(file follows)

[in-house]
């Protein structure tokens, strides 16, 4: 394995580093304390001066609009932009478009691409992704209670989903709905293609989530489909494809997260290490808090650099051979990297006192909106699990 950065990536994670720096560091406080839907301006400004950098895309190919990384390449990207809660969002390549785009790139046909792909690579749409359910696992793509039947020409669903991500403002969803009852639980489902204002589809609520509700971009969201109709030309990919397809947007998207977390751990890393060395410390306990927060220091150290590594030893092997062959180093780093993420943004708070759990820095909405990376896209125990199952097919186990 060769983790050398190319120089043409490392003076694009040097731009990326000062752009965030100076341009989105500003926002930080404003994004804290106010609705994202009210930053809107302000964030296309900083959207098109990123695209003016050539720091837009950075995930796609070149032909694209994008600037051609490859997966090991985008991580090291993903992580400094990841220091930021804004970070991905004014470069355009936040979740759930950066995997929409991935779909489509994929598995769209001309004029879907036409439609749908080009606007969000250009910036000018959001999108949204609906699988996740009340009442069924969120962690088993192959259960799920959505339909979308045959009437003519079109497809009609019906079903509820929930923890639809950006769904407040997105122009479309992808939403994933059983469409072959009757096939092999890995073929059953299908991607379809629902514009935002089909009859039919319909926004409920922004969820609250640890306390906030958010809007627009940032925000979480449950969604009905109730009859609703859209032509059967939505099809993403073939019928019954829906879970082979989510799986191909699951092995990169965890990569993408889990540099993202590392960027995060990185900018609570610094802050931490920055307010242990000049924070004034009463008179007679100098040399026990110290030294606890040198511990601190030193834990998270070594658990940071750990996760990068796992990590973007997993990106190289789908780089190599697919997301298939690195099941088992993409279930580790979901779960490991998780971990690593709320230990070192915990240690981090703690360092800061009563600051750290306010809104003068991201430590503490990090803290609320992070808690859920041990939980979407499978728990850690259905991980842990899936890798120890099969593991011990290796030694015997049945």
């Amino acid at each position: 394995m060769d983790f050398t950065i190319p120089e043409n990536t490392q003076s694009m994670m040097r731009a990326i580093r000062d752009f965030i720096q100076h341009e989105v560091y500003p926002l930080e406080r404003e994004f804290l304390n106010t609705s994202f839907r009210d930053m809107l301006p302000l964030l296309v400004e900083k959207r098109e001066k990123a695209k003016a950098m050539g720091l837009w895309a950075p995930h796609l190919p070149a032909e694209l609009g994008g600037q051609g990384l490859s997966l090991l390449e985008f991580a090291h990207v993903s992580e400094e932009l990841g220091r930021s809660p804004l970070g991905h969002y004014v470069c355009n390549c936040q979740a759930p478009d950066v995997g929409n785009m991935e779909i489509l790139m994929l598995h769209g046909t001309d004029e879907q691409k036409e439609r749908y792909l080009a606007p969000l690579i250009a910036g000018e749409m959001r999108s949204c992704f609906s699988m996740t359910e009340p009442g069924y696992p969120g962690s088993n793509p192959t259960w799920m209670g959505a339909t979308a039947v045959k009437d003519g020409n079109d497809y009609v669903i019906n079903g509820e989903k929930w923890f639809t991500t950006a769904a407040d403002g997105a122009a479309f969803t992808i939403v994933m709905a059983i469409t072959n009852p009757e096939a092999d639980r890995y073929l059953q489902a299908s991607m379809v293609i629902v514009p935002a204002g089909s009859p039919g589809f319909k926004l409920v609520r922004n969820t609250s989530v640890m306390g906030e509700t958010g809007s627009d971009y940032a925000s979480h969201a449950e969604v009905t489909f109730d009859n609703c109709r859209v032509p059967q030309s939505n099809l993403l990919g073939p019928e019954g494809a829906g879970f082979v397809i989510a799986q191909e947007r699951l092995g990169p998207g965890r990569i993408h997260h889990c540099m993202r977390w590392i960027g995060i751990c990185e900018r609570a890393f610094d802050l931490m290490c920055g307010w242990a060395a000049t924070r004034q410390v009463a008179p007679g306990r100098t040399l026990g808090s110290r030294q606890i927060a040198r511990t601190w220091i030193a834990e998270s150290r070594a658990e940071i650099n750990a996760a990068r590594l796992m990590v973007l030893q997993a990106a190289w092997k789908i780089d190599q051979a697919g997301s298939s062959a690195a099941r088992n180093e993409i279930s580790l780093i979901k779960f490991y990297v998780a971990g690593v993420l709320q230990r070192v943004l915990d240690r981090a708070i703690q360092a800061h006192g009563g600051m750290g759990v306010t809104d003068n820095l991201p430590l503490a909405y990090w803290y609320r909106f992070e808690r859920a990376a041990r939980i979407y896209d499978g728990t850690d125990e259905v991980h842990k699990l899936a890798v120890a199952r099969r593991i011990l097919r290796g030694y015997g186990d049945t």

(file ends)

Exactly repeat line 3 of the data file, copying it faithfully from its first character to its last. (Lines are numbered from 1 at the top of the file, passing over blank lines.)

């Amino acid at each position: 394995m060769d983790f050398t950065i190319p120089e043409n990536t490392q003076s694009m994670m040097r731009a990326i580093r000062d752009f965030i720096q100076h341009e989105v560091y500003p926002l930080e406080r404003e994004f804290l304390n106010t609705s994202f839907r009210d930053m809107l301006p302000l964030l296309v400004e900083k959207r098109e001066k990123a695209k003016a950098m050539g720091l837009w895309a950075p995930h796609l190919p070149a032909e694209l609009g994008g600037q051609g990384l490859s997966l090991l390449e985008f991580a090291h990207v993903s992580e400094e932009l990841g220091r930021s809660p804004l970070g991905h969002y004014v470069c355009n390549c936040q979740a759930p478009d950066v995997g929409n785009m991935e779909i489509l790139m994929l598995h769209g046909t001309d004029e879907q691409k036409e439609r749908y792909l080009a606007p969000l690579i250009a910036g000018e749409m959001r999108s949204c992704f609906s699988m996740t359910e009340p009442g069924y696992p969120g962690s088993n793509p192959t259960w799920m209670g959505a339909t979308a039947v045959k009437d003519g020409n079109d497809y009609v669903i019906n079903g509820e989903k929930w923890f639809t991500t950006a769904a407040d403002g997105a122009a479309f969803t992808i939403v994933m709905a059983i469409t072959n009852p009757e096939a092999d639980r890995y073929l059953q489902a299908s991607m379809v293609i629902v514009p935002a204002g089909s009859p039919g589809f319909k926004l409920v609520r922004n969820t609250s989530v640890m306390g906030e509700t958010g809007s627009d971009y940032a925000s979480h969201a449950e969604v009905t489909f109730d009859n609703c109709r859209v032509p059967q030309s939505n099809l993403l990919g073939p019928e019954g494809a829906g879970f082979v397809i989510a799986q191909e947007r699951l092995g990169p998207g965890r990569i993408h997260h889990c540099m993202r977390w590392i960027g995060i751990c990185e900018r609570a890393f610094d802050l931490m290490c920055g307010w242990a060395a000049t924070r004034q410390v009463a008179p007679g306990r100098t040399l026990g808090s110290r030294q606890i927060a040198r511990t601190w220091i030193a834990e998270s150290r070594a658990e940071i650099n750990a996760a990068r590594l796992m990590v973007l030893q997993a990106a190289w092997k789908i780089d190599q051979a697919g997301s298939s062959a690195a099941r088992n180093e993409i279930s580790l780093i979901k779960f490991y990297v998780a971990g690593v993420l709320q230990r070192v943004l915990d240690r981090a708070i703690q360092a800061h006192g009563g600051m750290g759990v306010t809104d003068n820095l991201p430590l503490a909405y990090w803290y609320r909106f992070e808690r859920a990376a041990r939980i979407y896209d499978g728990t850690d125990e259905v991980h842990k699990l899936a890798v120890a199952r099969r593991i011990l097919r290796g030694y015997g186990d049945t």